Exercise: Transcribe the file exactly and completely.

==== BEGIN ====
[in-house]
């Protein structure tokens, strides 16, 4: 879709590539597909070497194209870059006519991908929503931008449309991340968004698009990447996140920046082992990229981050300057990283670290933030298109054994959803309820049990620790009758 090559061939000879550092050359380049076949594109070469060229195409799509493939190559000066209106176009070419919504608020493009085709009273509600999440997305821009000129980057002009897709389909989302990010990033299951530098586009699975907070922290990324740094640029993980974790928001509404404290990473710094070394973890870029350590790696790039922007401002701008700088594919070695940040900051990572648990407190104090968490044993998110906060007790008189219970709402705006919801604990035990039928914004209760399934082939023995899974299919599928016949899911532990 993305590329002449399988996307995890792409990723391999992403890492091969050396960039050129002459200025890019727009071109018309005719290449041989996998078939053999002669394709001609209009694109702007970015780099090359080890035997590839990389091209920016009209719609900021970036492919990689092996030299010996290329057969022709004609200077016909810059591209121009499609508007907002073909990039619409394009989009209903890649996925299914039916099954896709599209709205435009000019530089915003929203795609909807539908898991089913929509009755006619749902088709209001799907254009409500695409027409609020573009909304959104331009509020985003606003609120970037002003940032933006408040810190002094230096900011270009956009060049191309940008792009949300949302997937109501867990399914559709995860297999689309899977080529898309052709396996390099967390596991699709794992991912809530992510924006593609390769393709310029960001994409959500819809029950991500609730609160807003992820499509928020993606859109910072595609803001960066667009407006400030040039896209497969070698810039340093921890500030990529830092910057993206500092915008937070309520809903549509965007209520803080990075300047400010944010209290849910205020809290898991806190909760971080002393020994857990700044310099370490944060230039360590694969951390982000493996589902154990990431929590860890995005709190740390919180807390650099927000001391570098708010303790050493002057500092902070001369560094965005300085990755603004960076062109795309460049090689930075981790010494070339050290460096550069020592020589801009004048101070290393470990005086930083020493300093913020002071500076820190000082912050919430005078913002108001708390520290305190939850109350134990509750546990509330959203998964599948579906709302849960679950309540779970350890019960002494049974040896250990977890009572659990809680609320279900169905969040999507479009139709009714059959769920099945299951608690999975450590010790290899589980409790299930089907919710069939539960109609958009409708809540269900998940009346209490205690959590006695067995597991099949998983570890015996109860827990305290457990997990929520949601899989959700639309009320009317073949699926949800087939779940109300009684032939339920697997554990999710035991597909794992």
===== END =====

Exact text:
[in-house]
């Protein structure tokens, strides 16, 4: 879709590539597909070497194209870059006519991908929503931008449309991340968004698009990447996140920046082992990229981050300057990283670290933030298109054994959803309820049990620790009758 090559061939000879550092050359380049076949594109070469060229195409799509493939190559000066209106176009070419919504608020493009085709009273509600999440997305821009000129980057002009897709389909989302990010990033299951530098586009699975907070922290990324740094640029993980974790928001509404404290990473710094070394973890870029350590790696790039922007401002701008700088594919070695940040900051990572648990407190104090968490044993998110906060007790008189219970709402705006919801604990035990039928914004209760399934082939023995899974299919599928016949899911532990 993305590329002449399988996307995890792409990723391999992403890492091969050396960039050129002459200025890019727009071109018309005719290449041989996998078939053999002669394709001609209009694109702007970015780099090359080890035997590839990389091209920016009209719609900021970036492919990689092996030299010996290329057969022709004609200077016909810059591209121009499609508007907002073909990039619409394009989009209903890649996925299914039916099954896709599209709205435009000019530089915003929203795609909807539908898991089913929509009755006619749902088709209001799907254009409500695409027409609020573009909304959104331009509020985003606003609120970037002003940032933006408040810190002094230096900011270009956009060049191309940008792009949300949302997937109501867990399914559709995860297999689309899977080529898309052709396996390099967390596991699709794992991912809530992510924006593609390769393709310029960001994409959500819809029950991500609730609160807003992820499509928020993606859109910072595609803001960066667009407006400030040039896209497969070698810039340093921890500030990529830092910057993206500092915008937070309520809903549509965007209520803080990075300047400010944010209290849910205020809290898991806190909760971080002393020994857990700044310099370490944060230039360590694969951390982000493996589902154990990431929590860890995005709190740390919180807390650099927000001391570098708010303790050493002057500092902070001369560094965005300085990755603004960076062109795309460049090689930075981790010494070339050290460096550069020592020589801009004048101070290393470990005086930083020493300093913020002071500076820190000082912050919430005078913002108001708390520290305190939850109350134990509750546990509330959203998964599948579906709302849960679950309540779970350890019960002494049974040896250990977890009572659990809680609320279900169905969040999507479009139709009714059959769920099945299951608690999975450590010790290899589980409790299930089907919710069939539960109609958009409708809540269900998940009346209490205690959590006695067995597991099949998983570890015996109860827990305290457990997990929520949601899989959700639309009320009317073949699926949800087939779940109300009684032939339920697997554990999710035991597909794992």